Magnetic resonance imaging (MRI) is a noninvasive medical imaging technique based on a phenomenon of nuclear physics discovered in the 1930s, in which matter exposed to magnetic fields and radio waves was found to emit radio signals. In 1970, a physician and researcher named Raymond Damadian noticed that malignant (cancerous) tissue gave off different signals than normal body tissue. He applied for a patent for the first MRI scanning device, which was in use clinically by the early 1980s. The early MRI scanners were crude, but advances in digital computing and electronics led to their advancement over any other technique for precise imaging, especially to discover tumors. MRI also has the major advantage of not exposing patients to radiation.
Drawbacks of MRI scans include their much higher cost and patient discomfort with the procedure. The MRI scanner subjects the patient to such powerful electromagnets that the scan room must be shielded. The patient must be enclosed in a metal tube-like device for the duration of the scan, sometimes as long as thirty minutes, which can be uncomfortable and impractical for ill patients. The device is also so noisy that, even with earplugs, patients can become anxious or even fearful. These problems have been overcome somewhat with the development of “open” MRI scanning, which does not require the patient to be entirely enclosed in the metal tube. Patients with iron-containing metallic implants (internal sutures, some prosthetic devices, and so on) cannot undergo MRI scanning because it can dislodge these implants.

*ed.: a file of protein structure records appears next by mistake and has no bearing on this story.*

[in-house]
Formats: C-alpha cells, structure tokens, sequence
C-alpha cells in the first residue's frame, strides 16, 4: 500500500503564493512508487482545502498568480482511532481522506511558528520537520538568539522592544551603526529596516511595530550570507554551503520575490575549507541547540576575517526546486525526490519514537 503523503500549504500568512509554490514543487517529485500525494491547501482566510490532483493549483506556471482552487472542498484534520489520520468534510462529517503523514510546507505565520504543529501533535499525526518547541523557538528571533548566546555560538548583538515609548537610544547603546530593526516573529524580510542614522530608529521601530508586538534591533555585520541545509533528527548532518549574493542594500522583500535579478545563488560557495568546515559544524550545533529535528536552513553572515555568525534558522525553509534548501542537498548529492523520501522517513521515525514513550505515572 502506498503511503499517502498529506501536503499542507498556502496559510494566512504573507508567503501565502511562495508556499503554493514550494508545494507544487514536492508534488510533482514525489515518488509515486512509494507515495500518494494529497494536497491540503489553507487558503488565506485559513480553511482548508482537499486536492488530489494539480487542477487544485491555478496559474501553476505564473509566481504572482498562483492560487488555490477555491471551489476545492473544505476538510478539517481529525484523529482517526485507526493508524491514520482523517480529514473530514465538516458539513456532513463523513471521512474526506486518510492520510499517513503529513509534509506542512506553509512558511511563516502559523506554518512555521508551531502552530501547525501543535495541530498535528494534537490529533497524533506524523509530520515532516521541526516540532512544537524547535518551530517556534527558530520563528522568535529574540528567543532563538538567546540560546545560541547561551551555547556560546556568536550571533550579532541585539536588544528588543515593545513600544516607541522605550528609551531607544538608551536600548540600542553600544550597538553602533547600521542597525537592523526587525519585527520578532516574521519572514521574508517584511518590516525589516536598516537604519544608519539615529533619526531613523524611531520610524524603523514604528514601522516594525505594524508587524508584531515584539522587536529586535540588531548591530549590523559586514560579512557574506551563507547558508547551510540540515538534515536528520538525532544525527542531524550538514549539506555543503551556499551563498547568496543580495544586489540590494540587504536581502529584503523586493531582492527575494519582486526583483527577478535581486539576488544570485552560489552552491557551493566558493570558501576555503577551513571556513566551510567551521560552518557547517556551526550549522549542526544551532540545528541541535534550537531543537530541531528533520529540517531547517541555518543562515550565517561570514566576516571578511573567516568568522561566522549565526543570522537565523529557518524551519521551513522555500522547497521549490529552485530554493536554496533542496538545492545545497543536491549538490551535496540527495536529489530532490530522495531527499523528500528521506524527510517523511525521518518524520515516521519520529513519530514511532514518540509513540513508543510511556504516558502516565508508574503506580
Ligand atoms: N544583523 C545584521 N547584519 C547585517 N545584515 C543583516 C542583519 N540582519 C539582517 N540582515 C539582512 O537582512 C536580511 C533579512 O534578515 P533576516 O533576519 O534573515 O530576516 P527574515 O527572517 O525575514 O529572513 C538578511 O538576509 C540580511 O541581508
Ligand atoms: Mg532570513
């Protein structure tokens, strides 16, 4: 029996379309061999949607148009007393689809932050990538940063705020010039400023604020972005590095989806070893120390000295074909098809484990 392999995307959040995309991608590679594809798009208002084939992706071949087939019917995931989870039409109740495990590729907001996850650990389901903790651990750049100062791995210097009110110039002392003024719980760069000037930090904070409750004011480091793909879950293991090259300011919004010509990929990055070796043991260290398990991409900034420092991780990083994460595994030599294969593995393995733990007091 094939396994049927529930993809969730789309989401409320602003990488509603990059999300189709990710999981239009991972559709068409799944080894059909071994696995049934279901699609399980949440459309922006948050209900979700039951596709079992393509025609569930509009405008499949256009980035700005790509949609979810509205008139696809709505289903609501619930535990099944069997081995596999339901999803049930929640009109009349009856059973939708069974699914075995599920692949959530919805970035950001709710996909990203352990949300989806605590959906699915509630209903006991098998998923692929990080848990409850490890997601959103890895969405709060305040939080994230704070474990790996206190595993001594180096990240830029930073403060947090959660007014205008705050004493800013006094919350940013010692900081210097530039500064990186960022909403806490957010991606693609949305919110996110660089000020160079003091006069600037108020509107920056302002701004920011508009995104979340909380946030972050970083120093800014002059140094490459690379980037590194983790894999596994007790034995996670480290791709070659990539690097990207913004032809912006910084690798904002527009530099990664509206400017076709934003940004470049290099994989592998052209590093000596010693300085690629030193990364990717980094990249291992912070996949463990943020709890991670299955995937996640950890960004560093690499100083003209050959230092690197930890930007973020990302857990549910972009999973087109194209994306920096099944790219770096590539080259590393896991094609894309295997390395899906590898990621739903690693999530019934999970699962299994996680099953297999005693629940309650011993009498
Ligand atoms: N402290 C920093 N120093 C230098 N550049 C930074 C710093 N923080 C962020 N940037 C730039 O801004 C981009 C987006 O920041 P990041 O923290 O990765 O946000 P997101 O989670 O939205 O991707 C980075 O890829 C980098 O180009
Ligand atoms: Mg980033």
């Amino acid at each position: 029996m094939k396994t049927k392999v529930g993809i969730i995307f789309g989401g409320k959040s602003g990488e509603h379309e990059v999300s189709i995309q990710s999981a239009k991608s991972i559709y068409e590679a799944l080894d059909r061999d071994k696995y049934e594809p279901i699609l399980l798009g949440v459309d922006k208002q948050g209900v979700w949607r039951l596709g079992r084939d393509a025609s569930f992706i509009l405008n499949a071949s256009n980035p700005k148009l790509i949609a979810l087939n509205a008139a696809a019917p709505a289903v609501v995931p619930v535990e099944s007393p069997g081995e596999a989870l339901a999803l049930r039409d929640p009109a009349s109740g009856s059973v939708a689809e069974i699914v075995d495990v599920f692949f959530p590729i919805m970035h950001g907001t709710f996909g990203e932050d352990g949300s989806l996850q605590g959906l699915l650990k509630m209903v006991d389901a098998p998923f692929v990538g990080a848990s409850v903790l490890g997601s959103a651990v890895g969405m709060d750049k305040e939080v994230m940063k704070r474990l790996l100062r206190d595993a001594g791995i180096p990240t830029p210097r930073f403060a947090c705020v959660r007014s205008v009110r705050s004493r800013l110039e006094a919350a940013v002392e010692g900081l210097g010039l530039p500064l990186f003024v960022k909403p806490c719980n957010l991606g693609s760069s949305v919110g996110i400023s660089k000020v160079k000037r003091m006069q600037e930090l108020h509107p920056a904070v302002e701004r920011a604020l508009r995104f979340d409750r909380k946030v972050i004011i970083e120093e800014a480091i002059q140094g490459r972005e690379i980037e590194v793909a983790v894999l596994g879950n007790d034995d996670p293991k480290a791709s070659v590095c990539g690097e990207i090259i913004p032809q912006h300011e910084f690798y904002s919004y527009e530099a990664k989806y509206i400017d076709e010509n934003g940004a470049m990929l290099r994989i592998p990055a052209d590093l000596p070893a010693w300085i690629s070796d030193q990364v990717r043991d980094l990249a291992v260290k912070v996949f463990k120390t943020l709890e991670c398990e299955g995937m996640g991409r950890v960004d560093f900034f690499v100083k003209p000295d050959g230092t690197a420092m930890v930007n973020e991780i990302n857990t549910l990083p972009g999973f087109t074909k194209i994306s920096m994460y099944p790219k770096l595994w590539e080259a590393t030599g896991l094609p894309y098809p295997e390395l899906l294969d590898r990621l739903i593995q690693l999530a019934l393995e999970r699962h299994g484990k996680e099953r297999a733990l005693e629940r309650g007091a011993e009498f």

Functional MRIs (fMRIs), which detect the concentration of blood flow in certain parts of the body, are increasingly being used to study the activity in parts of the brain during various body activities. This has helped scientists learn more about the locations of different brain functions and more about brain abnormalities and diseases.